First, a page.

A coalition of media giants such as Time Warner, Viacom, Disney, News Corp., Sony and the National Football League is promoting the Stop Online Piracy Act now before Congress. The Creative America group, which includes the Hollywood unions, is sponsoring ads backing the measure they are running on networks owned by the coalition, such as Fox. Internet behemoths such as Google stand against the legislation, saying it's so broadly written that it will lead to Internet censorship and unfairly link legitimate ISPs to piracy.
Google, Facebook and other Internet companies are opposing passage of the proposed Stop Online Piracy Act, saying the measure backed by the motion picture industry would lead to censorship of websites by the Justice Department. "They should not criminalize the intermediaries," said Eric Schmidt, chairman of Google. "They should go after the people who are violating the law."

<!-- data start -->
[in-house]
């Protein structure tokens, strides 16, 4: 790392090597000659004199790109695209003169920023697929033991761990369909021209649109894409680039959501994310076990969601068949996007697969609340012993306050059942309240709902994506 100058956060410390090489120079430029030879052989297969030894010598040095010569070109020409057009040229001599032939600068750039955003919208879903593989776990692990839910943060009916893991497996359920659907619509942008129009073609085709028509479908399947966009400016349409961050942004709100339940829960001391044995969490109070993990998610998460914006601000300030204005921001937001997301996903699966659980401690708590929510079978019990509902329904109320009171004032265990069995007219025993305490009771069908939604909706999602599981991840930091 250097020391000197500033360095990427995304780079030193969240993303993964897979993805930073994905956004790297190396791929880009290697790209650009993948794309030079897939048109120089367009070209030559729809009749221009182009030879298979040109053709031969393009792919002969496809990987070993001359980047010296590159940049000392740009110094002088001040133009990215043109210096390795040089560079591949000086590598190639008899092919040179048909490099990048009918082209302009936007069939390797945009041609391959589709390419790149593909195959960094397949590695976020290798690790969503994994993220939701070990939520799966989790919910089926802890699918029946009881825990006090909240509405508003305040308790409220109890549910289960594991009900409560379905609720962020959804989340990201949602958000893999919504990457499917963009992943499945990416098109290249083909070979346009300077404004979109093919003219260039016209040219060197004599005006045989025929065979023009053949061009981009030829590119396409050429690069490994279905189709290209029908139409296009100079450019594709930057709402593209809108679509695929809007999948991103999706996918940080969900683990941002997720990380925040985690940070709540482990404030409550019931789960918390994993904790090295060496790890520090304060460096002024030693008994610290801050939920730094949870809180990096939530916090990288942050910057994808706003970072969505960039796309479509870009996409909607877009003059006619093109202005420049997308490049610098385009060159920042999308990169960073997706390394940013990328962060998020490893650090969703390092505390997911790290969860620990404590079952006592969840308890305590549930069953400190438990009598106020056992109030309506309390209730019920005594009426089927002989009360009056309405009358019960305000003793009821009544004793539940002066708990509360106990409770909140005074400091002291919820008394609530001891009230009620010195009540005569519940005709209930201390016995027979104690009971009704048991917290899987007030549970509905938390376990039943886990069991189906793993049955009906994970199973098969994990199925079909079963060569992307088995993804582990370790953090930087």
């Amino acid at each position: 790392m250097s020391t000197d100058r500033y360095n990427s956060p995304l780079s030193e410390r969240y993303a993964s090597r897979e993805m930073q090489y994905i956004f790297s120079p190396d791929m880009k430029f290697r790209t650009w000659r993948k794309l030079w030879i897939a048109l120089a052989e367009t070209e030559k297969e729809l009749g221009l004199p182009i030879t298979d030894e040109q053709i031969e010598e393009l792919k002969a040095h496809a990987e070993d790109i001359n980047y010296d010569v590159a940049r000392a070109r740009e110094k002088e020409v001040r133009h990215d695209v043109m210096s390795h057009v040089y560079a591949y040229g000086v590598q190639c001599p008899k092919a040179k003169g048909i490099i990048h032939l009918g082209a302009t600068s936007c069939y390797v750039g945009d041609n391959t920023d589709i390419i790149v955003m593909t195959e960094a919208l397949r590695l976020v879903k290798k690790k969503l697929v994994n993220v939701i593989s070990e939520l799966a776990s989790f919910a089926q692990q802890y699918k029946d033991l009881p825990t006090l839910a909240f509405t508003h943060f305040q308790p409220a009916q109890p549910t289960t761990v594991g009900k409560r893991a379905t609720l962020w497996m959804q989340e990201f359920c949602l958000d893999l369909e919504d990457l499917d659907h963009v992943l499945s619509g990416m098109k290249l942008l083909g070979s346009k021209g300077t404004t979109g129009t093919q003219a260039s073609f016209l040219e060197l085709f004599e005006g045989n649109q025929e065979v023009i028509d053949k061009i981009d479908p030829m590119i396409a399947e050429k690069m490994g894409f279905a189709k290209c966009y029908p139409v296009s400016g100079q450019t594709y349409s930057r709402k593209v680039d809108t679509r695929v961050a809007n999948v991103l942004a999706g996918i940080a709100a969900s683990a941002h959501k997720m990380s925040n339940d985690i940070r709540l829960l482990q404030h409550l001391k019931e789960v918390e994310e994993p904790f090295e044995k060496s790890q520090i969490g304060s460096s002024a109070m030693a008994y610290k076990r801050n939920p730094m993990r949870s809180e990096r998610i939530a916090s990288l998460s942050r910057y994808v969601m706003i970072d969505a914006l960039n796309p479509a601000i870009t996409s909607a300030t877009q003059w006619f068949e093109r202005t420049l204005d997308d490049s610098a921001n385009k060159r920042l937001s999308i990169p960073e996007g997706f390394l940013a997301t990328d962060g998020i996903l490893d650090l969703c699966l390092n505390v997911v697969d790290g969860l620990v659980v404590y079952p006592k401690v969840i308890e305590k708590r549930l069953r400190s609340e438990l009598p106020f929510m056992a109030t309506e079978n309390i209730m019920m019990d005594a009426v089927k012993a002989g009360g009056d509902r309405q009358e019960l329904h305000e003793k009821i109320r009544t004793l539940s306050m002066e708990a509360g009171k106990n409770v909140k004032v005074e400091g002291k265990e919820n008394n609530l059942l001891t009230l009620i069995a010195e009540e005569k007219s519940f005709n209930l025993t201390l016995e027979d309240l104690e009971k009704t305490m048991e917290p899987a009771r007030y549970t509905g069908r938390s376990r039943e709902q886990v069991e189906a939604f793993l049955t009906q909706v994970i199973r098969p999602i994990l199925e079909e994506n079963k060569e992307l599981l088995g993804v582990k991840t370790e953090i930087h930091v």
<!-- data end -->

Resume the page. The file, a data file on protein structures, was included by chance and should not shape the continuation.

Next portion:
Viacom's Sumner Redstone, speaking at a conference in South Korea, said his company would wage war around the globe against content piracy. "It's harder and harder to make money in the media business," he said. "We cannot tolerate any form of piracy by anyone, including YouTube."
Six major electronics companies, including Sony, Philips and Toshiba, yesterday said they would support a new anti-piracy digital connector for high-definition TV sets. The announcement could speed the release of high-definition movies from Hollywood studios, which have been reluctant to release films because of piracy concerns, a report says.